Photos

Monument to Mollie Cash Neal (right) and her daughter, Mary Elizabeth Neal (left), in Oakland Cemetery, Atlanta, Ga.

Monument to Mollie Cash Neal (right) and her daughter, Mary Elizabeth Neal (left), in Oakland Cemetery, Atlanta, Ga.

These "pillow" grave markers at Oakland Cemetery are a Victorian symbol for eternal rest.

These “pillow” grave markers at Oakland Cemetery are a Victorian symbol for eternal rest.

I found this unique-looking grave at Old Greencastle Cemetery in Dayton, Ohio. Only the word “Father” can be seen, no name is discernible on it. Maybe the person it was for built houses?

This is a beautiful statue in Mount Paran Baptist Church Cemetery that sits atop a “tree” carved out of stone.

Here's the back of it.

Here’s the back of it. The wood symbolizes a life cut short.

Statue on top of a mausoleum in Crestview Cemetery, Atlanta, Ga.

Statue on top of a mausoleum in Crestlawn Cemetery, Atlanta, Ga.

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That’s quite a view of the city on a cloudy day.

At Westview Cemetery in Southwest Atlanta.

This unique pyramid-shaped tomb Is located at Magnolia Cemetery in Charleston, S.C. Few of this kind of tomb exist in the South.

This unique pyramid-shaped tomb Is located at Magnolia Cemetery in Charleston, S.C. Few of this kind of tomb exist in the South.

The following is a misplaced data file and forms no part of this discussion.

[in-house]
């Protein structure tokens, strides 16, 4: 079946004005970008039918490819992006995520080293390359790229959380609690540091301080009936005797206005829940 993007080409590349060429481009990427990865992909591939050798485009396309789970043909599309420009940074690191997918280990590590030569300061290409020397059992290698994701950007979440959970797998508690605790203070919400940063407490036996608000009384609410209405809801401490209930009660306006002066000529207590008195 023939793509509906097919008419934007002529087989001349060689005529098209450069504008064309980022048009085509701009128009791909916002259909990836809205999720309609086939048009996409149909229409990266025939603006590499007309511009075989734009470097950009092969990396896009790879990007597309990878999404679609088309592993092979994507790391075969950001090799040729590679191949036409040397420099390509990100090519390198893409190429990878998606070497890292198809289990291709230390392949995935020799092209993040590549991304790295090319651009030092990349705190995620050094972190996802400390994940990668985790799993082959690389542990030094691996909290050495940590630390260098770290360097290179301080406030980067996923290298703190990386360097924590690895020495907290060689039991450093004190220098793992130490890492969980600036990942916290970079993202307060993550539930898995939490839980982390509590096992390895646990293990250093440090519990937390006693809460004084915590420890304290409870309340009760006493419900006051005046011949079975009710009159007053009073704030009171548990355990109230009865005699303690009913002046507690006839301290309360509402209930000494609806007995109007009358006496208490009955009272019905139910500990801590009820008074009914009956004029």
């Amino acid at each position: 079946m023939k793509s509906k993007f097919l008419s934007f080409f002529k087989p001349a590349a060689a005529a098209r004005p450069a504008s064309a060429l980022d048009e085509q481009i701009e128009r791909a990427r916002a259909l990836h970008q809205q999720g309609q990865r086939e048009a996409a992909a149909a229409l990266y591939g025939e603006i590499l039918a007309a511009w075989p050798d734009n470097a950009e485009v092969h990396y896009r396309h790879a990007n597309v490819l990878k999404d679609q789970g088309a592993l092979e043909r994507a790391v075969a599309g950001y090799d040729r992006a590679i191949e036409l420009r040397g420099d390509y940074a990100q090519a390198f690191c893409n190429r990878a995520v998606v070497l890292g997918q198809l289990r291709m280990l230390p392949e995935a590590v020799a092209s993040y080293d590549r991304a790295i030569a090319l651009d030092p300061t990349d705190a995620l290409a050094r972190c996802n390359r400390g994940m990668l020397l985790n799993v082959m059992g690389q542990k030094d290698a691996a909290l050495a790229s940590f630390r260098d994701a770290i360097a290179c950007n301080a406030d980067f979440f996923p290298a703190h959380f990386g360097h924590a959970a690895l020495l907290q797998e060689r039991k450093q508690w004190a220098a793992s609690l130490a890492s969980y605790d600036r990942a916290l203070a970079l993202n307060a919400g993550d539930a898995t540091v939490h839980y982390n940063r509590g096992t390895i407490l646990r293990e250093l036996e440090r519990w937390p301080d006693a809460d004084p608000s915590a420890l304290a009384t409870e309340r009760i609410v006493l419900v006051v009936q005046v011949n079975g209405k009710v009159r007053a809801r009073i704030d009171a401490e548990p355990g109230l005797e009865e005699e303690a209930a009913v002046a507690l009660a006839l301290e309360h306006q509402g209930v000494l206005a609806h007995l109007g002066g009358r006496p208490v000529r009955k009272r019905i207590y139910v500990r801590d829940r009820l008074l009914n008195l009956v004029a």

This is difficult to read but it says: "Remember Man as You Pass By, As you ar (sic) now, So Once Was i, As I am Now so Shall You Be, Therefore Prepare to Follow Me."

This is difficult to read but it says: “Remember Man as You Pass By, As you ar now, So Once Was i, As I am Now so Shall You Be, Therefore Prepare to Follow Me.”

This epitaph was used first by Irish comedian/musician Spike Milligan, who said, "I Told You I Was Ill" should be his epitaph. If you look at his gravestone, it's not there.

Kind of says it all.

I found this on a tree next to Wesley Chapel Methodist Church Cemetery near Trion, Georgia. This is the first time I’ve seen a sign like this. I think Bill would be an interesting fellow to talk to!

Ryan2

The intricate design of the stained glass panel inside the tomb is indicative of the late 1800s and turn of the century arts.

The intricate design of the stained glass panel inside the bomb is indicative of the late 1800s and turn of the century arts.

The top of Thomas Pool's headstone reads: "Yesterday for Me and To Day for Thee".

The top of Thomas Pool’s headstone reads: “Yesterday for Me and To Day for Thee”. Located in St. Philips’s Church Cemetery, Charleston, S.C.

More to come!

7 thoughts on “Photos”

  1. I absolutely love these photos! The artistry and the variation of the statues and the monuments is fascinating. Really great stuff. Thanks for sharing and keep them coming….

  2. Eric Brantley said:

    This is a great idea!! Love looking at the unique stones. Did you see all of those at Myrtle Hill in Rome when you were up this way?

  3. Beautiful pictures. Im a cemetery hopper too.

  4. Beautiful! I love visiting all cemeteries. Still searching for my Andrew ancestors, especially Burley Andrew (2nd great grand father; Athens/Elberton areas).
    Loved your article in The Georgia Magazine.

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